Friday, September 24, 2010


Before attending this module, I find that Mathematics a subject that is rigid and normally, I will follow the lesson plans to deliver the lessons accordingly. I did not have any idea on the Primary School Mathematics Curriculum framework as well as its rational. I have no idea that Mathematics can be taught in a ‘fun’ manner as I learnt through ‘drilling’ in my Primary years and maybe that is the reason why I do not like Mathematics since young.

After attending this module, I have gain insights on ways that we could make Mathematics interesting for children and Mathematics isn’t what I see as ‘boring’ and ‘rigid’. Mathematics is indeed an excellent vehicle for the development and improvement of a person’s intellectual competence in logical reasoning, spatial visualization, analysis and abstract thought as children will develop numeracy, reasoning, thinking skills, and problem solving skills through the learning process. Mathematics is also a subject of enjoyment and fun. I feel that we, educators make a difference in the lives of the children and we also play a significant role whether the child likes or dislikes the subject. And hence, it is about time that we reflect on the ways we teach mathematics and how to let children have ‘fun’ and at the same time learn the concepts that we have plan instead of making them dislike ‘Mathematics’ the way I did.

I agree with Dr Yeap that we must constantly remind ourselves not to ‘spoon-feed’ children with answers but scaffold them by asking leading questions in order for them to look for ‘answers’ themselves and constantly reflect on our practices. Teachers should enhance children’s mathematics learning when they ask questions that provoke clarifications, extensions, and development of new understandings.

Although my knowledge is still far from complete (due to the limited time that we have on this module), I now have a fuller picture on how to plan for developmentally appropriate activities for preschoolers to acquire and the practices to promote their understanding and most importantly, in a ‘fun’ manner so that children can learn the concepts and at the same time enjoy the process and eventually like this subject. I feel that this knowledge, however, is not yet in the hands of all preschool teachers in a form to effectively guide their teaching. It is not surprising then that many teachers who learn Mathematics through ‘drilling’ have the same initial mindset as mine and mathematics makes only fleeting, random appearances in their classrooms. Some may give mathematics adequate time in the curriculum but attempt to cover so many mathematical topics as they have to follow the curriculum.

I have learned that in planning for new investigations and activities, teachers should think of ways to engage children in revisiting concepts they have previously explored. Such experiences enable children to forge links between previously encountered mathematical ideas and new applications. (Spiral Curriculum-building on knowledge)

Apart from that, extended investigations will offer children excellent opportunities to apply mathematics as well as to develop independence, persistence, and flexibility in making sense of real-life problems. During the activities, children encounter many mathematical problems and questions and with teacher guidance and facilitation, they think about how to gather and record information and develop representations to help them in understanding and using the information and communicating theirs to others. Thus, educators need to plan for children’s in-depth involvement with mathematical ideas. Teachers should ensure that the mathematics experiences woven throughout the curriculum follow logical sequences, allow depth and focus, and help children move forward in knowledge and skills.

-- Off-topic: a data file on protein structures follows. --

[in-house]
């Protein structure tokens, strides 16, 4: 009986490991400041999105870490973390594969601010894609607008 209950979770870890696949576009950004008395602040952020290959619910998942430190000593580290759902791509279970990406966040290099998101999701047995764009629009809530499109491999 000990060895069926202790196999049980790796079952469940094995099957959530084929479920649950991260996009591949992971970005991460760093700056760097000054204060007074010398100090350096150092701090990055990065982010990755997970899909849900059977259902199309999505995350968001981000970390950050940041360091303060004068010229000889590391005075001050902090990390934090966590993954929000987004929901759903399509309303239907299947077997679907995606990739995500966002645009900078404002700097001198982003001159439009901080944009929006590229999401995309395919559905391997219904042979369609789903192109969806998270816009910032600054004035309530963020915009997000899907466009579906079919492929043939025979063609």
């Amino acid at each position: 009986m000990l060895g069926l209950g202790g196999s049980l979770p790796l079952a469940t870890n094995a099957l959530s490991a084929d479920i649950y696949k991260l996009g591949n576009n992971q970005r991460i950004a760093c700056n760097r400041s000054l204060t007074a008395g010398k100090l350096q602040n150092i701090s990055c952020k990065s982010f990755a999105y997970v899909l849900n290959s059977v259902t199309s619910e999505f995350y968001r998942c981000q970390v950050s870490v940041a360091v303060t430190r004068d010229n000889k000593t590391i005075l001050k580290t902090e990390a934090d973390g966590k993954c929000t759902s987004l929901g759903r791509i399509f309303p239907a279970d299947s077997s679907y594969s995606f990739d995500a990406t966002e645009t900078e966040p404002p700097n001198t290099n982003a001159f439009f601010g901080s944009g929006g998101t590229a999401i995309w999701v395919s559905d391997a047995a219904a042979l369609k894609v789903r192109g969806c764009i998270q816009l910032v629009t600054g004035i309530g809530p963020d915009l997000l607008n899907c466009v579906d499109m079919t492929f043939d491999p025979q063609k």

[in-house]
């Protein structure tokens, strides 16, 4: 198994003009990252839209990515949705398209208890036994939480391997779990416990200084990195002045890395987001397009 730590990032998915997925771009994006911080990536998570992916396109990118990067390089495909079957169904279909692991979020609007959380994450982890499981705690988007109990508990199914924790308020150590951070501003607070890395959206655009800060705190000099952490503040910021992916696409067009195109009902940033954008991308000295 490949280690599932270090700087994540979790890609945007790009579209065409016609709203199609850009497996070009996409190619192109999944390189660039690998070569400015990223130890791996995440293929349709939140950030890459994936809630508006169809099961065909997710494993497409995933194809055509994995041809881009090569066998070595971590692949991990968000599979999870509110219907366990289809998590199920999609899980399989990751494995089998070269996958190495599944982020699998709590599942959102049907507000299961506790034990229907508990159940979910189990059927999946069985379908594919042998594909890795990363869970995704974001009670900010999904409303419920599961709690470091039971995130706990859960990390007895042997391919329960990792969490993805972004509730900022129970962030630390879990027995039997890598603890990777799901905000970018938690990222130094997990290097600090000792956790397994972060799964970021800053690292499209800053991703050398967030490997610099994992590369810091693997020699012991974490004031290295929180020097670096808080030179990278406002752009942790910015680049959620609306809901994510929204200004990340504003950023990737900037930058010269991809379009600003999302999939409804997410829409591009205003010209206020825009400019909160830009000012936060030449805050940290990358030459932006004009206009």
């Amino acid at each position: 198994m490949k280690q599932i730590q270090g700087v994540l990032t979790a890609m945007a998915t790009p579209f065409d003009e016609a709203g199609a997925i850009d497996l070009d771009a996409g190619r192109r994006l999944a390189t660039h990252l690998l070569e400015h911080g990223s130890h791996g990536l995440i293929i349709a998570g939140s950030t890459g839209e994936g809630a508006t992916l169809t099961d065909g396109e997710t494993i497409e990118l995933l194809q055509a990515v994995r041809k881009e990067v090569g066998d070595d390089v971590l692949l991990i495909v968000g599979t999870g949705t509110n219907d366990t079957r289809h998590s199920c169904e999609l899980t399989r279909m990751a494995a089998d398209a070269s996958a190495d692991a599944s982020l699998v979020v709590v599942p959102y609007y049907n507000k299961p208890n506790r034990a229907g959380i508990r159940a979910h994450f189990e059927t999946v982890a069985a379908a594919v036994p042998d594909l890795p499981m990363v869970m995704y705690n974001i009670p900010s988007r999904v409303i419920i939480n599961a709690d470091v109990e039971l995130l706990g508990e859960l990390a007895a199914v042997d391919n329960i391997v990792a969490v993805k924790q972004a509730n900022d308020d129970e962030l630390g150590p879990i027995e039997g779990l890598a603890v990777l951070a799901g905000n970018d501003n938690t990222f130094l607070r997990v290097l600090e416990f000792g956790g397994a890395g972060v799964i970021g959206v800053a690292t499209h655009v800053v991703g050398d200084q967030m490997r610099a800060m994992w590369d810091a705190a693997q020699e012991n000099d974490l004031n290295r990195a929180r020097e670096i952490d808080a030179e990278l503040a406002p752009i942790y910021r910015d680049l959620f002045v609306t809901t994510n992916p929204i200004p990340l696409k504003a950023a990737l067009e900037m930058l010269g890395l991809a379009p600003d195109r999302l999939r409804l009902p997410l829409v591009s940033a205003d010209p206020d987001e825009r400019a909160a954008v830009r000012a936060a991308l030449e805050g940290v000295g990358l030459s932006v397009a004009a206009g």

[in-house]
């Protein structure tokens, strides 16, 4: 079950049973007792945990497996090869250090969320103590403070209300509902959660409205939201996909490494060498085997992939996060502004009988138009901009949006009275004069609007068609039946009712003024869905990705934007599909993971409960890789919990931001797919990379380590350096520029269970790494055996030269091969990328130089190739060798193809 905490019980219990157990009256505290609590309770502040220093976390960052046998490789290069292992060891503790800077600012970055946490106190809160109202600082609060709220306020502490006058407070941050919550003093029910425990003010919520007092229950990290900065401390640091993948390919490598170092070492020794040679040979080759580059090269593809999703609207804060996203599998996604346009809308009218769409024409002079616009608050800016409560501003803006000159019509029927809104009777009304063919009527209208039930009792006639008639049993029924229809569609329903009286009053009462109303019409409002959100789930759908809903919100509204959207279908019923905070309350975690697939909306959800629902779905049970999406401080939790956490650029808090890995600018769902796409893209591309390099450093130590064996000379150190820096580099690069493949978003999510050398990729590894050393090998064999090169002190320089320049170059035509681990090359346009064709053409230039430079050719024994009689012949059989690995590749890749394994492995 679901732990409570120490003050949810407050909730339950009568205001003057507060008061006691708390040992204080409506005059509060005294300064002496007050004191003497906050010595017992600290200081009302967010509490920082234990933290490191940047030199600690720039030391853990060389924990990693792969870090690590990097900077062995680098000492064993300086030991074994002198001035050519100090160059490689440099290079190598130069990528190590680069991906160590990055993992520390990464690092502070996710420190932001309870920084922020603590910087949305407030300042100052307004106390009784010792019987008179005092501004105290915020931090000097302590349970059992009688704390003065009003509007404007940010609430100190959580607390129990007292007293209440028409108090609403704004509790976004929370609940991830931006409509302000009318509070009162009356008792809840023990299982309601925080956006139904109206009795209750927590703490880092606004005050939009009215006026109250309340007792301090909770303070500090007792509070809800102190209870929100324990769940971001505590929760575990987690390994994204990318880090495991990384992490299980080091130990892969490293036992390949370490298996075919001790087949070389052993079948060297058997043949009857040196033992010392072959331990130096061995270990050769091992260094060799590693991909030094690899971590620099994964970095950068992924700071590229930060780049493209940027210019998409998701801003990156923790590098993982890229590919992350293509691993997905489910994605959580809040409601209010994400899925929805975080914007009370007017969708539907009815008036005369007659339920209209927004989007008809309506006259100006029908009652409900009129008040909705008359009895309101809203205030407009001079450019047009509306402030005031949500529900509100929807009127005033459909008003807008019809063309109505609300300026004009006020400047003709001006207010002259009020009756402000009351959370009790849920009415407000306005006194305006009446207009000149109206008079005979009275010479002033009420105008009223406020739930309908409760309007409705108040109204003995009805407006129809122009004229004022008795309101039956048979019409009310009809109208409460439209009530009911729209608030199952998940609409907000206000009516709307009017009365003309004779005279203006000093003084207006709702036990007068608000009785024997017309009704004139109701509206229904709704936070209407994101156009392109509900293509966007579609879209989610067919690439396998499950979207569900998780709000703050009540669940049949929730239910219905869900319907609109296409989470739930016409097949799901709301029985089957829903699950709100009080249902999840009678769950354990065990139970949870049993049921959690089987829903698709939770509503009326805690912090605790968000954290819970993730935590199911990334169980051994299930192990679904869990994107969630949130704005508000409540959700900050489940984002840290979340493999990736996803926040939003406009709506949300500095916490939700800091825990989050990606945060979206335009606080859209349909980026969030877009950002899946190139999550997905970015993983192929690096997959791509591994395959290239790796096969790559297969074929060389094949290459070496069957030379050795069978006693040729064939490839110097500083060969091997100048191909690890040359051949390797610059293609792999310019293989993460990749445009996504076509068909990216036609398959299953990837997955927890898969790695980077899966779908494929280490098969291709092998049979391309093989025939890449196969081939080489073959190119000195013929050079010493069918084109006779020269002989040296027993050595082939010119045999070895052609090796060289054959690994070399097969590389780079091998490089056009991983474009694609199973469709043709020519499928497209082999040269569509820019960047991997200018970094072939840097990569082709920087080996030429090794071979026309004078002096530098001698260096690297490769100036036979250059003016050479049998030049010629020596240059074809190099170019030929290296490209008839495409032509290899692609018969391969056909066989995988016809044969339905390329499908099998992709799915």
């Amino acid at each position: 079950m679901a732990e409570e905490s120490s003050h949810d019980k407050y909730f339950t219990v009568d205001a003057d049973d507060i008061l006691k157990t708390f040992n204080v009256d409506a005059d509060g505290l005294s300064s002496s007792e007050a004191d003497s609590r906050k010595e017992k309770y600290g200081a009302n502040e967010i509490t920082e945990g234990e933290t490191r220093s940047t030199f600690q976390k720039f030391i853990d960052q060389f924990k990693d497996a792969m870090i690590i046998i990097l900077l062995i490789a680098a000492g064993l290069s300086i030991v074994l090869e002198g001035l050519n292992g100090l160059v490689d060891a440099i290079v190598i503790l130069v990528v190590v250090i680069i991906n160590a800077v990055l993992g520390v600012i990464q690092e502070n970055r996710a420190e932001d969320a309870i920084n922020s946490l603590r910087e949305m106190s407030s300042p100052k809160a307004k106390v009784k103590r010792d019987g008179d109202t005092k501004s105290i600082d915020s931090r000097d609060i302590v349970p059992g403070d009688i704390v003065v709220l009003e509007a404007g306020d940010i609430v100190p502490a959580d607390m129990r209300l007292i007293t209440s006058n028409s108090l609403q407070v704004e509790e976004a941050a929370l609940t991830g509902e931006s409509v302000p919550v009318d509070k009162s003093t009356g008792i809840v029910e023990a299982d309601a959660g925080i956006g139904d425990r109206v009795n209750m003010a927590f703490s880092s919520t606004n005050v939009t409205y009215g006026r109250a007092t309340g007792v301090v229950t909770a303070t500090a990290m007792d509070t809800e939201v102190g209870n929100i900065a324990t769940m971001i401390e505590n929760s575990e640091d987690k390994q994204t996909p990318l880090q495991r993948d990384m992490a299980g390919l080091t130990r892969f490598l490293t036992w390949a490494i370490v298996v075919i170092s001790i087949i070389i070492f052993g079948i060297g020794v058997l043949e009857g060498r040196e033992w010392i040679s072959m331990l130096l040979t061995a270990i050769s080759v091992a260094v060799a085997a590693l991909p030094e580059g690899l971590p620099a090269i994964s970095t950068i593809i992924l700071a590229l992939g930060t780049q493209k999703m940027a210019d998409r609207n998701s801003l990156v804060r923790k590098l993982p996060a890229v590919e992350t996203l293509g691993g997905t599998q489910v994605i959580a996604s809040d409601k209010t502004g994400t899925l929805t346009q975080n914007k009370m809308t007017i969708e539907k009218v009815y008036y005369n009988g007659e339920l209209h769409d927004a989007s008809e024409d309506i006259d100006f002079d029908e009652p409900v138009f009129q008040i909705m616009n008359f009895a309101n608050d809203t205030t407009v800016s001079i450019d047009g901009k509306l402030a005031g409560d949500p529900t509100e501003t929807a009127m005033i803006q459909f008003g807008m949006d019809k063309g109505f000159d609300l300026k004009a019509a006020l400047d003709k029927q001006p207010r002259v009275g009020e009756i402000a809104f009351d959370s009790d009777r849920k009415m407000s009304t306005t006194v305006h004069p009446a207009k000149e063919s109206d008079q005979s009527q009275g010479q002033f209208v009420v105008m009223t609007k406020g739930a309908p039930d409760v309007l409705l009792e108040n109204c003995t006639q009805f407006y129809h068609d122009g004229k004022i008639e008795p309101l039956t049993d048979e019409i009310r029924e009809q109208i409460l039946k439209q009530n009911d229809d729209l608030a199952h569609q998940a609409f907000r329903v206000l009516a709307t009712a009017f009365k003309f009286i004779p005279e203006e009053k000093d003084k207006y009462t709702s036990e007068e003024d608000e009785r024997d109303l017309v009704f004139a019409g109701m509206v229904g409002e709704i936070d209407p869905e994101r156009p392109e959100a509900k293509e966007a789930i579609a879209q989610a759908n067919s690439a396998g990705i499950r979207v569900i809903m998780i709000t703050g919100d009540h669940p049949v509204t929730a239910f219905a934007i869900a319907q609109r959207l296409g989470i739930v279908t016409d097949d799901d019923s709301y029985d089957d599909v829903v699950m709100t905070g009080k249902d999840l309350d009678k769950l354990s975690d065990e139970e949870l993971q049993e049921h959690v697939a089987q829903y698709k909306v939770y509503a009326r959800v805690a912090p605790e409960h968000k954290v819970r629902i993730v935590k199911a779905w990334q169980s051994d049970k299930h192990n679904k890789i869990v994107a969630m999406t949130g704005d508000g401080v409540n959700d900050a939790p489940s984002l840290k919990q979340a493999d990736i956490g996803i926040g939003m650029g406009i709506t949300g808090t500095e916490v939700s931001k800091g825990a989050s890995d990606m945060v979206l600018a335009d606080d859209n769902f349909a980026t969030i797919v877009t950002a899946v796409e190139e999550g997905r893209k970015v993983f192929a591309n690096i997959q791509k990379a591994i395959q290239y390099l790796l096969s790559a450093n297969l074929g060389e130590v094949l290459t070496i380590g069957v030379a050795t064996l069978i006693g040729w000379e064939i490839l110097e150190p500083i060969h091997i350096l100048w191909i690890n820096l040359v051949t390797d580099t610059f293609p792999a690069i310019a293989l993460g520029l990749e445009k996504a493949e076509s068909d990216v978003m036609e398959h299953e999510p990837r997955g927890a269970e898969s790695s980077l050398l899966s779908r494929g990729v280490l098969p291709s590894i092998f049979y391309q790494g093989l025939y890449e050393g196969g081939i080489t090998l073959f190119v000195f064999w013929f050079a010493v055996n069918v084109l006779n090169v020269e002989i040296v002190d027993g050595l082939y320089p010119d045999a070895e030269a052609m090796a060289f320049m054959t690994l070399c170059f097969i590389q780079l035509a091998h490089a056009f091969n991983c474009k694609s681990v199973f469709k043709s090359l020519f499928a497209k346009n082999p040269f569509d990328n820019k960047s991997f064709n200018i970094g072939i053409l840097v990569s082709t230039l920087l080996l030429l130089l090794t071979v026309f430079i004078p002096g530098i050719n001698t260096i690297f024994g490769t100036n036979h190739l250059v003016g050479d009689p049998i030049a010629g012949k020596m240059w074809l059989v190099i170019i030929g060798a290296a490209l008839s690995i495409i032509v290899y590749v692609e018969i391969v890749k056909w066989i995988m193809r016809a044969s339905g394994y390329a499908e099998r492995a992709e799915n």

I have applied some hands-on and challenging activities which I have learnt in this module in my class and I am happy to see that the children are working together to problem solve and I could see their sense of satisfaction when they finally solved the problem. (This is how we as learners feel when we are trying to solve the problems in class.) Hence, I believe that it is up to the teachers to make “Mathematics come alive” to captivate children’s interest while teaching them concepts.
Children exploring with different ways to form "square" with tangrams
Throughout the early years, children notice and explore mathematical dimensions of their world. They compare quantities, find patterns, navigate in space, and grapple with real problems such as balancing a tall block building or sharing a bowl of coco crunch fairly with a friend and Mathematics does help them make sense of their world outside of school and helps them construct a solid foundation for success in school later on.

I think preschool educators should relook in their curriculum so that they are inline with those in the Primary School Mathematics Framework. I believe most preschool educators are not familiar with the Primary Mathematics Curriculum framework as well as the rationale. It is time for us to reflect to see if we are teaching children sufficiently (building a strong foundation for The development of mathematical problem solving ability) or are we stuffing them with too much ‘surface’ information (learning a bit of here and there).

I feel that Mathematics is too important to be left to chance, and yet it must also be connected to children’s lives. In making all of these choices, effective teachers should build on children’s informal mathematical knowledge and experiences, always taking children’s cultural background and language into consideration and support children’s learning by thoughtfully and continually assessing all children’s mathematical knowledge, skills, and strategies. Using those information and insights gathered from assessment, teachers should plan and adapt teaching to help individual children to grasp the concepts.